By Brenda Wintrode
The stewards of three of Maryland’s certified heritage areas are calling on the state to expand their boundaries including one that spans much of Anne Arundel County’s waterfront.
Heritage areas get opportunities for grants, attract history buffs and help boost the state’s tourism economy.
The director of the Four Rivers Heritage Area is presenting a proposal to a state board this week justifying why certain historical assets should be added to the state’s cultural treasure chest.
The 13 certified heritage areas included in the Maryland Heritage Areas Program boasted a $2.4 billion economic impact in 2019 and brought in $319.8 million in state and local taxes, according to a statewide impact study. Heritage area tourists “tend to be overnight visitors; they tend to spend more; they tend to stay longer,” said the program’s administrator Jen Ruffner, which means more dollars going directly back into the Maryland economy.
But before new properties are brought into the revenue-generating fold, the Maryland Heritage Areas Authority (MHAA), the appointed body that oversees the program, must hear public response to the proposals. The state-run board will also consider the potential tourism value of the proposed additions because “if everything’s a heritage area, then nothing’s a heritage area,” Ruffner said.
A public hearing was scheduled for this week to discuss the expansion of the Four Rivers Heritage area that follows the banks of the Chesapeake Bay in Anne Arundel County, and written testimony will be accepted until next Wednesday, April 7.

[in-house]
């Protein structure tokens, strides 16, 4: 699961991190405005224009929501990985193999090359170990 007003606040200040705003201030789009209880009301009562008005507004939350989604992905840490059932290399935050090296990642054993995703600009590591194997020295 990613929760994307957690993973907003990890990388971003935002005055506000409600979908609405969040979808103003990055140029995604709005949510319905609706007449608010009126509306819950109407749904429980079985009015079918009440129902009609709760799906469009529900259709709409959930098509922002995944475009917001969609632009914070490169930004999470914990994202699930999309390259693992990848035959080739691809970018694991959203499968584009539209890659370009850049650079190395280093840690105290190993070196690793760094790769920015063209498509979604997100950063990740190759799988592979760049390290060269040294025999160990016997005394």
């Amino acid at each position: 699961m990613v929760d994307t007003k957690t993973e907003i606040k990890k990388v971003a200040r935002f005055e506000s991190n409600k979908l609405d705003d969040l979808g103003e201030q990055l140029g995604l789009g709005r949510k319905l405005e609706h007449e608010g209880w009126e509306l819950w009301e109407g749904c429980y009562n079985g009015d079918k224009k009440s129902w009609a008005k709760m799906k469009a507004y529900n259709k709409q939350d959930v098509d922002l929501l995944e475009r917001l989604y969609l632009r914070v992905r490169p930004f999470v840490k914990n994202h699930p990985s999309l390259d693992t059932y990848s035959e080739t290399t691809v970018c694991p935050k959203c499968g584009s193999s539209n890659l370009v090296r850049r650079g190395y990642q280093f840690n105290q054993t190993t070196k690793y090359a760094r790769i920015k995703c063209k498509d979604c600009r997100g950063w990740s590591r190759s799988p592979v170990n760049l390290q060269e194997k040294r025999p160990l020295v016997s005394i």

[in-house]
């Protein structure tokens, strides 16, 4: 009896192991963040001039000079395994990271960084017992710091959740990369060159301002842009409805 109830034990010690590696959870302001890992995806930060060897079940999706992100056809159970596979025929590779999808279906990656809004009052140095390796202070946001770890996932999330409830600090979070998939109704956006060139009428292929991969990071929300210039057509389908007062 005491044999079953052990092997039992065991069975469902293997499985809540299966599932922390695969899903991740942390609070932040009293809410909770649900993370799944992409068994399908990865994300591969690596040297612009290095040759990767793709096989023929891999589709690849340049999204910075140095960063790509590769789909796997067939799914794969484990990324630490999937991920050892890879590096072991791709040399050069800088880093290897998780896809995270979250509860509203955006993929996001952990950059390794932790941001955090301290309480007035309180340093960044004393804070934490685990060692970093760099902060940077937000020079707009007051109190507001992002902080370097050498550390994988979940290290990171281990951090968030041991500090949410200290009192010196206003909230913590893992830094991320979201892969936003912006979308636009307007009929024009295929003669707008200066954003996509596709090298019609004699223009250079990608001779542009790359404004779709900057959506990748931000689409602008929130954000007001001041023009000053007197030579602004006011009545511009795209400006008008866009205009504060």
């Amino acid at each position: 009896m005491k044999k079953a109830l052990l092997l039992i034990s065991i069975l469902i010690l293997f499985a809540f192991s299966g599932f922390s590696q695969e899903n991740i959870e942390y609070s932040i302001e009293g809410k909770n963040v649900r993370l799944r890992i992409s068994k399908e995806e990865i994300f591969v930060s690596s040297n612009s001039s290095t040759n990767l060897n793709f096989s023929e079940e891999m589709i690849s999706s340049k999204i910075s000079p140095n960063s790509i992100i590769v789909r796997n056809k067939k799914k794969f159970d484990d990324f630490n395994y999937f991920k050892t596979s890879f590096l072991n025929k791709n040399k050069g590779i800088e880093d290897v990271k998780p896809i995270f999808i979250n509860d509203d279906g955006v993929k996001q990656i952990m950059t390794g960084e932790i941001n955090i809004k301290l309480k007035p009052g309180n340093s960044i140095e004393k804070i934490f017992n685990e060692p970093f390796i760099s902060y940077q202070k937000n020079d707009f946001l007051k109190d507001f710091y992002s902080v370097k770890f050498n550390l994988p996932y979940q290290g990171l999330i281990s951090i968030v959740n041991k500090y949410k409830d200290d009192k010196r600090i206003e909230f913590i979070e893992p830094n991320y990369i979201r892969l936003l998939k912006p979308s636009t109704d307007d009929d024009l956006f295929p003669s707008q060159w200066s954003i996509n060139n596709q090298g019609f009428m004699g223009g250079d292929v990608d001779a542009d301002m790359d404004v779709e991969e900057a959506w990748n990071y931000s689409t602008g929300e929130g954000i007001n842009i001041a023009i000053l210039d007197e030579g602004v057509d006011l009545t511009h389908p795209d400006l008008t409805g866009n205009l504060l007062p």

The 20-year-old heritage area, which includes Annapolis, London Town and South County Heritage Area, is proposing its first-ever boundary amendment that will increase existing boundaries, add two rail trails and the BWI Hiker-Biker Trail; the Mid-County Cluster; and the Jug Bay Cluster.
Proposed boundary amendments must show a historical connection related to the heritage area’s theme. The North County African American Trail winds through Black communities established before the Civil War. The histories of the seven stops in Freetown, Dorsey, Queenstown, Marley Neck, Pumphrey and Furnace Branch were first documented for a bus tour created by the Northern Arundel Cultural Preservation Society.
Two other heritage areas in Maryland, the Heart of the Civil War Heritage Area in Frederick, Washington, and Carroll counties and the Beach to Bay Heritage Area on the lower Eastern Shore, are also proposing expansions. Hagerstown Aviation Museum and Mt. Zion Memorial Church, a circa 1887 historic Black church in Princess Anne, are both on the table for inclusion.
In fiscal year 2020, the MHAA funded 184 grants totaling over $6.1 million. One-third of the grants were emergency funds awarded to nonprofit heritage tourism organizations to cover operating expenses during the COVID-19 crisis.
Ruffner said grant-funded projects must add to a visitor’s experience, for example, by creating interpretive signage for an exhibit or renovating a walking trail.
“Enhancing tourism products that will bring people to Maryland to spend money and support the economy” is the fund’s goal, she said, which will total around $5.1 million this year after budget approval.
Funding must be matched dollar for dollar by an entity other than the state. Capital projects, like renovations, are funded up to $100,000 and non-capital projects, such as research or programs, up to $50,000.
The MHAA is an independent unit of state government that falls under the Department of Planning and is staffed by the Maryland Historical Trust. The MHAA board will not cast their final vote on the proposals until their quarterly public meeting on April 8.
Public comment can be submitted until April 7 in writing to [email protected] or via U.S. mail.